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IPFS News Link • Business/ Commerce

Hold Off The Big Christmas Splurge, Bargains Will Be Better Later

•, By Mish Shedlock

The Wall Street Journal has some interesting thoughts on holiday sales this year partially based on import and rail traffic.

Please consider Five Economic Signs You're Smart to Procrastinate on Holiday Shopping This Year

Early signs—from the number of boxes loaded on railway cars to rising consumer debt—signal a weaker holiday season than the past three, when pent-up demand coming out of the worst of the pandemic sparked shoppers' spending.

"This holiday will be late breaking and heavily deal reliant," Chris Cocks, the chief executive of toy maker Hasbro, which makes such wish-list staples as My Little Pony, Nerf blasters and Transformers, told analysts recently.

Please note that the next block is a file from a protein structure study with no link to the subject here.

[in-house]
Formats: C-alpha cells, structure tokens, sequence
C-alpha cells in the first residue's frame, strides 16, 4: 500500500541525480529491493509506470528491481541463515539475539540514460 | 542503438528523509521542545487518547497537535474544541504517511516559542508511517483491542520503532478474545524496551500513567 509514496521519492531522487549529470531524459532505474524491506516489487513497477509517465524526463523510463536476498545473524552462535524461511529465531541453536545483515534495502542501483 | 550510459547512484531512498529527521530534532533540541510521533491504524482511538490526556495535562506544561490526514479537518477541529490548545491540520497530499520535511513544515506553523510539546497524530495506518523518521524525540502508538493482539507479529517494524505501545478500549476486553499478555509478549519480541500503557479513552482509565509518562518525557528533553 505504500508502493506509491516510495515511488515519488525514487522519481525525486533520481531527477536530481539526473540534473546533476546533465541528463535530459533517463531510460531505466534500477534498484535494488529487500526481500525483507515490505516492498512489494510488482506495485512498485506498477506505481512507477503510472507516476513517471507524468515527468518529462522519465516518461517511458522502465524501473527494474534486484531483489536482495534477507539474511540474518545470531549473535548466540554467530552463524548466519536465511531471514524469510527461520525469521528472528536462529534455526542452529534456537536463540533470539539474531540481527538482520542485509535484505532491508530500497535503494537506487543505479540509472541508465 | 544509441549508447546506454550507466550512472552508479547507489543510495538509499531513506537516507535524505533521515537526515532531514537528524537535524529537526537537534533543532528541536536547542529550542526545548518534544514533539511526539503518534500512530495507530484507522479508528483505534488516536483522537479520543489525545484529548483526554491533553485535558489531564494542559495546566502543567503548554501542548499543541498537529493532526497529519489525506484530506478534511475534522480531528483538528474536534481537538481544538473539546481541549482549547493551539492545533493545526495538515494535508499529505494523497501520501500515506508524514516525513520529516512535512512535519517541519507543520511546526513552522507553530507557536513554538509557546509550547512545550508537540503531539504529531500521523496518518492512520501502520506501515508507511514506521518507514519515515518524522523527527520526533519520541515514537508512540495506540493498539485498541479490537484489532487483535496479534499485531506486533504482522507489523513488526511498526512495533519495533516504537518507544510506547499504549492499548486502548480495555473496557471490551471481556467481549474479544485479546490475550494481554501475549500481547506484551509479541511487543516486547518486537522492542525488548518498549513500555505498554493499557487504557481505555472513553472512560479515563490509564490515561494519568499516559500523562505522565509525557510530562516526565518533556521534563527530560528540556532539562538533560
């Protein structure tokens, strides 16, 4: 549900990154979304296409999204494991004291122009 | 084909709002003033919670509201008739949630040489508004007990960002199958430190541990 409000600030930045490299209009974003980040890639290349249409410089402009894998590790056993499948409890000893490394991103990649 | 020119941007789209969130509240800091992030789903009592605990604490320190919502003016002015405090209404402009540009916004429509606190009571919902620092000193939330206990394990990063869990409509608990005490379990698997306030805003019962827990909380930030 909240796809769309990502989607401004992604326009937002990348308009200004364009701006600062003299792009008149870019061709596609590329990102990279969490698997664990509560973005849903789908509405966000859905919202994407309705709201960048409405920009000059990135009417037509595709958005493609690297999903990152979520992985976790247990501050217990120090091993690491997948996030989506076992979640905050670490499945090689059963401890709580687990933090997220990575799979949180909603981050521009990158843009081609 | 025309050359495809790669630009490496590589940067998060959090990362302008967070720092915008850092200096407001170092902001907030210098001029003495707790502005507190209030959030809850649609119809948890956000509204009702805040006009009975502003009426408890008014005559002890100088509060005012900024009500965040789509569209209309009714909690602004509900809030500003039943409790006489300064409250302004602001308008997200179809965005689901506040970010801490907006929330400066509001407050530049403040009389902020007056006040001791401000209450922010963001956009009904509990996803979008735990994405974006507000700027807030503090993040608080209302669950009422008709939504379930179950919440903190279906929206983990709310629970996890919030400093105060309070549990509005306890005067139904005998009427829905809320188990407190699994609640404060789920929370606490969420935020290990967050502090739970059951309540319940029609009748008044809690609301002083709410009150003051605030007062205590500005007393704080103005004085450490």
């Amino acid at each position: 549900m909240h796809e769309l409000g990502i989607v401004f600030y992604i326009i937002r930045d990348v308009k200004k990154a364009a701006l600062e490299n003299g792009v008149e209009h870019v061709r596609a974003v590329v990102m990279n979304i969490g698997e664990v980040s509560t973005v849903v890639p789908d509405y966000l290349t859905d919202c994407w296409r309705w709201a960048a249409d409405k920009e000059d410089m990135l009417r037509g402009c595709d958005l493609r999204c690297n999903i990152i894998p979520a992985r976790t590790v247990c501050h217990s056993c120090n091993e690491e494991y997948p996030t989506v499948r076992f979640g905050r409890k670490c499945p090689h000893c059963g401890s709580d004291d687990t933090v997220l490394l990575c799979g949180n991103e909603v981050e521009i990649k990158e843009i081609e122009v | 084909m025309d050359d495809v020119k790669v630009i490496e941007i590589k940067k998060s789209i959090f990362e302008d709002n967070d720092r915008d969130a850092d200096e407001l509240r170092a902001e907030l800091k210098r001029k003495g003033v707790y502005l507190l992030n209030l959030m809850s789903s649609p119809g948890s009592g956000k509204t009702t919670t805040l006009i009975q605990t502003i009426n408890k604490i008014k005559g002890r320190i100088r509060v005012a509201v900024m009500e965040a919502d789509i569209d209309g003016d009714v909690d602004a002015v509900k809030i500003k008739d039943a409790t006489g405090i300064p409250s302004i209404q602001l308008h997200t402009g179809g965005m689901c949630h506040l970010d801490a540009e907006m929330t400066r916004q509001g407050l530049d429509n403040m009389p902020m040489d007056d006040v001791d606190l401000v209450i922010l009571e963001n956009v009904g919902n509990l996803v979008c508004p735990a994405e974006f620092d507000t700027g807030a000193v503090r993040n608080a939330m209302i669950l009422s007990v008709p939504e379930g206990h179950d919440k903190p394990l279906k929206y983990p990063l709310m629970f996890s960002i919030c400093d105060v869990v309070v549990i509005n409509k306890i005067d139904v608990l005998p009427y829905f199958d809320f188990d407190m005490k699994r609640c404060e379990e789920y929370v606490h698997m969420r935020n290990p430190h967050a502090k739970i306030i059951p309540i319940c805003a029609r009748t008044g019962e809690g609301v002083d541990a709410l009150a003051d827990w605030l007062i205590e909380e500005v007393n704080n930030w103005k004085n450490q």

The National Retail Federation expects overall sales increases could be in line with the slower pace we saw in the decade leading up to the pandemic, from 2010 to 2019, when the average annual increase over that period was 3.6%. It expects November-December spending, not including inflation, to rise 3% to 4%. By contrast, sales rose 5.4% in 2022, 12.7% in 2021 and 9.1% in 2020.

Others are even gloomier. Some economic and company forecasts call for almost no growth in holiday spending this year, particularly when inflation is stripped out. The consulting firm Bain expects inflation-adjusted retail sales in November and December for stores and e-commerce to rise 1%, the slowest pace since the financial-crisis holidays of 2008.

Shoppers can look forward to more discounts as Christmas approaches, predicts Jordan Voloshin, CEO of the upscale chain of cookwares stores Sur La Table. "October was very soft," he said. He expects sales will be concentrated on a few big days of discounting like Black Friday and the Saturday before Christmas.